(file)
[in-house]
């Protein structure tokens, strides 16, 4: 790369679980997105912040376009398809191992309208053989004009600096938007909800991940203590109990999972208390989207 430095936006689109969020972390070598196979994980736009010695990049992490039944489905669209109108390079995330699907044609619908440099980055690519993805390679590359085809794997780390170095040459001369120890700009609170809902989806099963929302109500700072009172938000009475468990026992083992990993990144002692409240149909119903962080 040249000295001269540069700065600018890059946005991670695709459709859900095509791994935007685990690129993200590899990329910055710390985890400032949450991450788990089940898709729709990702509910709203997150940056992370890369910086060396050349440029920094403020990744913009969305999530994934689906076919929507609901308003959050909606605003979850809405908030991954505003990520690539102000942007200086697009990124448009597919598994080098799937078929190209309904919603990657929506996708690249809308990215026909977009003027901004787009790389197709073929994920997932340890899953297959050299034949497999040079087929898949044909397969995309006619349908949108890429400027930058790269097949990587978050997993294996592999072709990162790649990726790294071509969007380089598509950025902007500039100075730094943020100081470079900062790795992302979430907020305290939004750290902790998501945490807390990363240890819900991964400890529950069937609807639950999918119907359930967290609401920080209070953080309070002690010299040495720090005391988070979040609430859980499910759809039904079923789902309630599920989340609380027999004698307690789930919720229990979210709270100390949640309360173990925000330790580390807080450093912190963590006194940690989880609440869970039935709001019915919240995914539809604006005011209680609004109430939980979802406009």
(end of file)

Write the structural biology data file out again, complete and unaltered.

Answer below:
[in-house]
């Protein structure tokens, strides 16, 4: 790369679980997105912040376009398809191992309208053989004009600096938007909800991940203590109990999972208390989207 430095936006689109969020972390070598196979994980736009010695990049992490039944489905669209109108390079995330699907044609619908440099980055690519993805390679590359085809794997780390170095040459001369120890700009609170809902989806099963929302109500700072009172938000009475468990026992083992990993990144002692409240149909119903962080 040249000295001269540069700065600018890059946005991670695709459709859900095509791994935007685990690129993200590899990329910055710390985890400032949450991450788990089940898709729709990702509910709203997150940056992370890369910086060396050349440029920094403020990744913009969305999530994934689906076919929507609901308003959050909606605003979850809405908030991954505003990520690539102000942007200086697009990124448009597919598994080098799937078929190209309904919603990657929506996708690249809308990215026909977009003027901004787009790389197709073929994920997932340890899953297959050299034949497999040079087929898949044909397969995309006619349908949108890429400027930058790269097949990587978050997993294996592999072709990162790649990726790294071509969007380089598509950025902007500039100075730094943020100081470079900062790795992302979430907020305290939004750290902790998501945490807390990363240890819900991964400890529950069937609807639950999918119907359930967290609401920080209070953080309070002690010299040495720090005391988070979040609430859980499910759809039904079923789902309630599920989340609380027999004698307690789930919720229990979210709270100390949640309360173990925000330790580390807080450093912190963590006194940690989880609440869970039935709001019915919240995914539809604006005011209680609004109430939980979802406009």